The Empty Jar - M. Leighton


Bed of Roses


“Welcome to the next three months,” I announce with a flourish as I walk through the door. From behind my back, I produce a pair of plane tickets in one hand and a bottle of champagne in the other. My jacket is unbuttoned, my tie loosened and I’ve worked on schooling my smile into “casually relaxed” since I turned onto our street five minutes ago.

I knew that’s what my wife would need.

Helena crosses the kitchen toward me, pulling her robe tighter around her waist. I recognize the gesture for what it is—insecurity about her weight gain. She is deeply bothered by it. But me? I’ve hardly noticed. I love her every curve whether she does or not.

Over the years, I’ve watched her transform from a young woman coming into her own into a real woman who knows exactly who she is and what she wants. The changes have been both emotional and physical. She hasn’t been as fond of the physical ones as I have. I’ve loved the rounding of her hips and breasts, and I’ve appreciated the graceful aging of her oval face. Lena is one of the few who is actually getting better with time. Its passage is only enhancing the incredible beauty she’s always had. Or at least that’s how I see it.

Her cheeks have slimmed as the fullness of youth gave way to the leanness of maturity. Her lips spread more readily into a smile as the shyness of her younger years waned. And now the smooth skin around her eyes is crinkled with the lines of a thousand laughs, a sure sign of the life she’s lived. She calls them “badges of courage”. She even laughs when she says it. I think every one of them make her even more beautiful.

“Nate, are you sure this is what you want? We don’t have to…”

As she approaches, I see the uncertainty etched on her features. It’s there in the concerned pleat of her brow, the worried redness of her lips and the woeful brown of her eyes. My gorgeous wife is troubled.

I know every subtle nuance of her thoughts and her moods. They shine on the landscape of her face like a movie projected onto a blank white canvas.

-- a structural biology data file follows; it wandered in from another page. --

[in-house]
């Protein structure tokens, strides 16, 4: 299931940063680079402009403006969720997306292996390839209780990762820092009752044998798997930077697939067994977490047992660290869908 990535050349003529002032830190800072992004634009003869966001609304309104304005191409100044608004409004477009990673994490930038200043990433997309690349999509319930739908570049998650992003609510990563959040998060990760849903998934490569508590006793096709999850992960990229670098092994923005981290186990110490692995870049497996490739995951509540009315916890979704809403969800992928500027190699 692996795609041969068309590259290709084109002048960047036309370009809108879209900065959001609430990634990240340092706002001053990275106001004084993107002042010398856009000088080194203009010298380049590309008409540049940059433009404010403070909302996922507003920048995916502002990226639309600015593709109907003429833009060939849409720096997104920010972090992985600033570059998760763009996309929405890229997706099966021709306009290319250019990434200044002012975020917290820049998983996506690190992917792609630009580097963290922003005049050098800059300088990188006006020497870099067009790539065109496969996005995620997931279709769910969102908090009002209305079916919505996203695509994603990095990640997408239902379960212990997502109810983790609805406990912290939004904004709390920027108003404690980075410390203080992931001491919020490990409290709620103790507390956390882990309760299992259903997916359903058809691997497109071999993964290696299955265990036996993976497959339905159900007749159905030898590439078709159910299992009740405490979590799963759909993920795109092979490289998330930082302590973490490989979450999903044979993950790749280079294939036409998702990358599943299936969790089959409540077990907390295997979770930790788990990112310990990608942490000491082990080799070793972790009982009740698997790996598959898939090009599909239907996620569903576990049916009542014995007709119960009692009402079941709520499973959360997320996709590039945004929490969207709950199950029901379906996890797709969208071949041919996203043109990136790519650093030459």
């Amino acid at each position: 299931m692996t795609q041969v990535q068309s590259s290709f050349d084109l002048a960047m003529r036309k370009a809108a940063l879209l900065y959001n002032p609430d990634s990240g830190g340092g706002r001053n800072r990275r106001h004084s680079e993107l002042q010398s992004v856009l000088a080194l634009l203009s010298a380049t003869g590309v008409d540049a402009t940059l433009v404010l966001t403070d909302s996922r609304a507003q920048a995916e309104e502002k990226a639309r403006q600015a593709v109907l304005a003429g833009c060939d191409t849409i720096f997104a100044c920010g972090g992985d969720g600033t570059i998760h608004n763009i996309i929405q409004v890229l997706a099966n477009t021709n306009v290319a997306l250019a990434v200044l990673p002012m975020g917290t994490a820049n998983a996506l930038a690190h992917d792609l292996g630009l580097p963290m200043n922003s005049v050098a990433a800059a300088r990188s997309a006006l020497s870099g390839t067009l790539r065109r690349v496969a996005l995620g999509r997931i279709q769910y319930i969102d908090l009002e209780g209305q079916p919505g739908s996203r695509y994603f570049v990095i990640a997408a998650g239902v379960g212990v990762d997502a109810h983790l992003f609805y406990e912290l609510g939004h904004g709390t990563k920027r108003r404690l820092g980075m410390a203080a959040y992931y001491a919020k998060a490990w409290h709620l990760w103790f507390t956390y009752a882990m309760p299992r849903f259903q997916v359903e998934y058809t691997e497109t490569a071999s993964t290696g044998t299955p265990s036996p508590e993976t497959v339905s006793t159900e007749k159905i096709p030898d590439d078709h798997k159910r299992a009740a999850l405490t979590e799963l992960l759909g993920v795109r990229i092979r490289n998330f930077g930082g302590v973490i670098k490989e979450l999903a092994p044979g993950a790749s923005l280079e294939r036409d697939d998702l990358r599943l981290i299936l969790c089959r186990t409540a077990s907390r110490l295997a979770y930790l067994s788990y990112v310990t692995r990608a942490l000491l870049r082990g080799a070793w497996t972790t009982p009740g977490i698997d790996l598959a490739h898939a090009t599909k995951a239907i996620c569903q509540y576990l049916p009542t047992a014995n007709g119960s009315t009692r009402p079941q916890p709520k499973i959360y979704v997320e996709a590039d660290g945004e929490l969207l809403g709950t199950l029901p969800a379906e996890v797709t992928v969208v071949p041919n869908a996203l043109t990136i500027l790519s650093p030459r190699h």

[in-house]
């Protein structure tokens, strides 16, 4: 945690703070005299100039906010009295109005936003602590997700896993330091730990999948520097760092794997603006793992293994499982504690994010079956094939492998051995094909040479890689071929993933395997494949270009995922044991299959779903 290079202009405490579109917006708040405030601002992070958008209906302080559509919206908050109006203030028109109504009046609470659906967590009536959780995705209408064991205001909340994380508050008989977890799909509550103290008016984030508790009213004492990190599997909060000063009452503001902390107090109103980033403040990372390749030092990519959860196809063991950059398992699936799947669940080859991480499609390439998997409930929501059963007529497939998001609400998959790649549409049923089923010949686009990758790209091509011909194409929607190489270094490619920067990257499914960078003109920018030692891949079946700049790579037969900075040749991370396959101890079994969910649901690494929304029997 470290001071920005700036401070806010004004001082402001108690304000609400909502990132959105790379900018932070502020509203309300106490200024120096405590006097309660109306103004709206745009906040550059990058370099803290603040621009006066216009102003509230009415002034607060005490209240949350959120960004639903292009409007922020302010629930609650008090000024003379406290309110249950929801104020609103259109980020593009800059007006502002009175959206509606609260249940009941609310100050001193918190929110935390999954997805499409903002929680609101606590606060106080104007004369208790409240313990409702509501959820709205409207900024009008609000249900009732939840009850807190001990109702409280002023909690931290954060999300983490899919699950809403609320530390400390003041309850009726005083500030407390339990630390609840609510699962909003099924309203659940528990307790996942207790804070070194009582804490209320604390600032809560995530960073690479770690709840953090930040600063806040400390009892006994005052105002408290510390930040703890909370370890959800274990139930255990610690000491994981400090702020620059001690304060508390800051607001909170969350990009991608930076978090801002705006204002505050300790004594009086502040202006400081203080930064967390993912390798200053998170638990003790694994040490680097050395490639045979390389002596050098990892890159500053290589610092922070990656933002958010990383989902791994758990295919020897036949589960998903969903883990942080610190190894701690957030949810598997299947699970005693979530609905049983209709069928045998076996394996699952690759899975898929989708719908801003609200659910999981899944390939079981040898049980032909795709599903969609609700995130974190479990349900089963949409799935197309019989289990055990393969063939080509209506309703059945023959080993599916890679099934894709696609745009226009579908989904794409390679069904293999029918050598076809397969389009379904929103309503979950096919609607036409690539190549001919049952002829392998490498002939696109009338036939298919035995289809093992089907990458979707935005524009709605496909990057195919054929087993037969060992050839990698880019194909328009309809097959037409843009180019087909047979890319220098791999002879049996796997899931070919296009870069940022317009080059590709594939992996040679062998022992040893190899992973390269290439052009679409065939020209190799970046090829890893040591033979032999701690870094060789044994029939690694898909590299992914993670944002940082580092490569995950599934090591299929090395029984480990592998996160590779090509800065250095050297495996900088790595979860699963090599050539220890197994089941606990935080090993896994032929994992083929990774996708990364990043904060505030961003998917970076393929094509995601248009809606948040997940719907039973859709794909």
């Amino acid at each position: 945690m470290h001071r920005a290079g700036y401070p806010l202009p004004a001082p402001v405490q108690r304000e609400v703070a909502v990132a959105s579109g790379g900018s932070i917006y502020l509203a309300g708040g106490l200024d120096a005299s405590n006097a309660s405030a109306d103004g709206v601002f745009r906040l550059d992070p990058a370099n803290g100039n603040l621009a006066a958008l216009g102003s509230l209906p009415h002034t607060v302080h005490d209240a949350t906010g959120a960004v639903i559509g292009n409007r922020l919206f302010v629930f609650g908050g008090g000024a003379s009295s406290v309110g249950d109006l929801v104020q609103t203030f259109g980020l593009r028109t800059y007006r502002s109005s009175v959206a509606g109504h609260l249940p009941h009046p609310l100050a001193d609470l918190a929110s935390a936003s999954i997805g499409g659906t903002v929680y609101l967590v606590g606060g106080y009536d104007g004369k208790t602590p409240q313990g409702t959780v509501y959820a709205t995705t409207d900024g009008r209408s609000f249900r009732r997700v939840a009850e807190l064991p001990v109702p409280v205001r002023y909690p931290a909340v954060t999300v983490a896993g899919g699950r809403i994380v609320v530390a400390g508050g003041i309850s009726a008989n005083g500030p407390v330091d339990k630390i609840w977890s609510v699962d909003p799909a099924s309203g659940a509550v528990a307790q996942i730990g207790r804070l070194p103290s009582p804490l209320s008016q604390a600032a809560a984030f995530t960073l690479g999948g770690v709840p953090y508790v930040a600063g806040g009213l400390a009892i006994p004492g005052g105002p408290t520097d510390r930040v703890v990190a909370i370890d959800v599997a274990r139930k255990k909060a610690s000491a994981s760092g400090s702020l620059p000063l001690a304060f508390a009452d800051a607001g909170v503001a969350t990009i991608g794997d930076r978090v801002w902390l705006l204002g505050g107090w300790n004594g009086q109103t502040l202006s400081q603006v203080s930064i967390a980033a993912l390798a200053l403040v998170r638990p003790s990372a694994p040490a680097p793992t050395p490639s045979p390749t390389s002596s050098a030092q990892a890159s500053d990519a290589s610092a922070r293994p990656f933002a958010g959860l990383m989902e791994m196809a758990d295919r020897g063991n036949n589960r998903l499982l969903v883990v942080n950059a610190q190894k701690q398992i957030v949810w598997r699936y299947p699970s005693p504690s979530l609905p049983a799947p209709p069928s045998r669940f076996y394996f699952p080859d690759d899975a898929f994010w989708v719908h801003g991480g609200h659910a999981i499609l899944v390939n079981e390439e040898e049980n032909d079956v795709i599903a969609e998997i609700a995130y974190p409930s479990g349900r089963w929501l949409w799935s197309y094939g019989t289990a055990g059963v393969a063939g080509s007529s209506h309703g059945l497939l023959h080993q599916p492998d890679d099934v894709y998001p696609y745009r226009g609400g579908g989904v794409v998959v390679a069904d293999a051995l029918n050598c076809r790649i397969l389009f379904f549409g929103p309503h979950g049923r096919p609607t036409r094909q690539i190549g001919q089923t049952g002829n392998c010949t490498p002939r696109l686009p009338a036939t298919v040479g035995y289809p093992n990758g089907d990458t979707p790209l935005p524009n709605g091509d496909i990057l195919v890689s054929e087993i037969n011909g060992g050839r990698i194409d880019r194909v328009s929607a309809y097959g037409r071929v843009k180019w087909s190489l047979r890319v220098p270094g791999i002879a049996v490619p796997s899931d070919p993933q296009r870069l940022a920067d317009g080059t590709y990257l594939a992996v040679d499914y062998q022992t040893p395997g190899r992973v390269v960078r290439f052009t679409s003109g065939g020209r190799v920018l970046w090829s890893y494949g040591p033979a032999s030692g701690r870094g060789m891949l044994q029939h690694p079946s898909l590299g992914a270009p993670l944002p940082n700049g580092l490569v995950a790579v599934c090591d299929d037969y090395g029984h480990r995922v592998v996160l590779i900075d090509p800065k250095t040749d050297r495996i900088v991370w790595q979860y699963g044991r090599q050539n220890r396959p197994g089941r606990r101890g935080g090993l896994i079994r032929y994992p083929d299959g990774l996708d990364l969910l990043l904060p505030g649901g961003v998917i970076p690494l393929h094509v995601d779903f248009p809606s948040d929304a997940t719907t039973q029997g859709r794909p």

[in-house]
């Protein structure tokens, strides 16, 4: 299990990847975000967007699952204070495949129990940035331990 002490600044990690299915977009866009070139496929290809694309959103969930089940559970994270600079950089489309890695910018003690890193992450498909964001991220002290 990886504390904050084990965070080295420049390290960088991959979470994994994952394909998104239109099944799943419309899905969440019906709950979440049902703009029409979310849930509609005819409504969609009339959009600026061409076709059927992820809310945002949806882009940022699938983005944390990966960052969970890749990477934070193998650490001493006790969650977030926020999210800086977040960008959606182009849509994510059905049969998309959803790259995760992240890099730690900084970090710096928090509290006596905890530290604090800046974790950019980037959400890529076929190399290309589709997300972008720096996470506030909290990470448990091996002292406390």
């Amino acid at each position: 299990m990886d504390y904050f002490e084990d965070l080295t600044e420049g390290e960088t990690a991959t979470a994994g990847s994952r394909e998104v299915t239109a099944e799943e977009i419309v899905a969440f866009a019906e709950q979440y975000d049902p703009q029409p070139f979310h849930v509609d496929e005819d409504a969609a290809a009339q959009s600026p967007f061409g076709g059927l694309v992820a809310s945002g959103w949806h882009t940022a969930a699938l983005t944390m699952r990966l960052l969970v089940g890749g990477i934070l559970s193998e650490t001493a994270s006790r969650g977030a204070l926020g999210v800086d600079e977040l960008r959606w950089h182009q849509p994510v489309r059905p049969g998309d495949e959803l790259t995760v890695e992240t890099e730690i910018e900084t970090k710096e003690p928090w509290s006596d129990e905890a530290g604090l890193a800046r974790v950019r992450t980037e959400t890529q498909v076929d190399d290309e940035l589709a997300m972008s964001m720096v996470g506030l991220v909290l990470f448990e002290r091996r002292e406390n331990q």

I know that face.

I know it and all its hundreds of expressions like I know the vein work on the back of my hand. She’s never been able to hide what she was thinking or feeling.

Not from me.

I set the tickets and the champagne onto the corner of the spotless black granite island and take Lena gently by the shoulders.

“I swear it,” I pronounce firmly before she can rehash her million reasons why this isn’t a good idea. “They’ll be the best three months of our lives.”

“Well, maybe not yours,” she clarifies.

“Yes. Of mine, too. Promise me you’ll stop worrying about this.”

Lena drops her eyes and turns her expressive face to the side, no doubt in hopes she can hide the lie from me. Which she can’t. “Okay.”

With a curved finger hooked under her chin, I urge her face back toward mine and I lean in until we are forehead to forehead, nose to nose. “Liar,” I whisper, brushing her lips with my own.

I know my battle is just beginning. It will take time and a lot of distraction to convince my wife not to fret about our trip. I’m determined to make it the best it can possibly be, though, even if it means wearing myself out reminding her that this is what I want. In the end, it’ll be worth it. There is no question of that. If I can give her nothing else, I will give her this.

“My heart,” I murmur, rubbing the tip of my nose back and forth over hers, wishing I could make things right, make things better. Change them.

But knowing I can’t.

“For yours,” she replies, as she has since the night I proposed to her just over sixteen years ago. One of the best nights of my life, and they’ve only gotten better with time.


I squelch the thought that erupts like an acidic volcano, spewing destructive lava through my mind. There are some things I won’t allow myself to dwell on. Not until I absolutely have to.

“We’ll celebrate our anniversary on the banks of the River Thames and we’ll celebrate every day after that someplace new. The French Riviera, Rome, Prague, Vienna, Belgium. Everywhere we’ve ever wanted to go, we’ll go.”

“What if the only place I’ve ever really wanted to be